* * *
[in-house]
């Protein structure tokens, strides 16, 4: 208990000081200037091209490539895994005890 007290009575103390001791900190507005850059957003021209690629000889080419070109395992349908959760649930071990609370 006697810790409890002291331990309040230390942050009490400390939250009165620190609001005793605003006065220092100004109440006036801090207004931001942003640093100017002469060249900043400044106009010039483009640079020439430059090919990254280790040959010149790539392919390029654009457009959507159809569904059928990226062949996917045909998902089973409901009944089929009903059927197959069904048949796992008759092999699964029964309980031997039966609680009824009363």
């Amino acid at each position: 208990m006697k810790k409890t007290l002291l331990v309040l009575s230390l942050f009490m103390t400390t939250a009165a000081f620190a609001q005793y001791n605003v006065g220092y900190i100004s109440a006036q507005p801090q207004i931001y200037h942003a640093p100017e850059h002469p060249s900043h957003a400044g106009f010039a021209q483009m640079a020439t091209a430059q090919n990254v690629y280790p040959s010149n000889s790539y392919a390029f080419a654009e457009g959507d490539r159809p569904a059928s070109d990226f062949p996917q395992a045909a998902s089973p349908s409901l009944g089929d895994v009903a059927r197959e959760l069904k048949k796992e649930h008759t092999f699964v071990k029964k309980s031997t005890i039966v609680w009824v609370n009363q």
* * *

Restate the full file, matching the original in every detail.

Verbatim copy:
[in-house]
């Protein structure tokens, strides 16, 4: 208990000081200037091209490539895994005890 007290009575103390001791900190507005850059957003021209690629000889080419070109395992349908959760649930071990609370 006697810790409890002291331990309040230390942050009490400390939250009165620190609001005793605003006065220092100004109440006036801090207004931001942003640093100017002469060249900043400044106009010039483009640079020439430059090919990254280790040959010149790539392919390029654009457009959507159809569904059928990226062949996917045909998902089973409901009944089929009903059927197959069904048949796992008759092999699964029964309980031997039966609680009824009363």
């Amino acid at each position: 208990m006697k810790k409890t007290l002291l331990v309040l009575s230390l942050f009490m103390t400390t939250a009165a000081f620190a609001q005793y001791n605003v006065g220092y900190i100004s109440a006036q507005p801090q207004i931001y200037h942003a640093p100017e850059h002469p060249s900043h957003a400044g106009f010039a021209q483009m640079a020439t091209a430059q090919n990254v690629y280790p040959s010149n000889s790539y392919a390029f080419a654009e457009g959507d490539r159809p569904a059928s070109d990226f062949p996917q395992a045909a998902s089973p349908s409901l009944g089929d895994v009903a059927r197959e959760l069904k048949k796992e649930h008759t092999f699964v071990k029964k309980s031997t005890i039966v609680w009824v609370n009363q």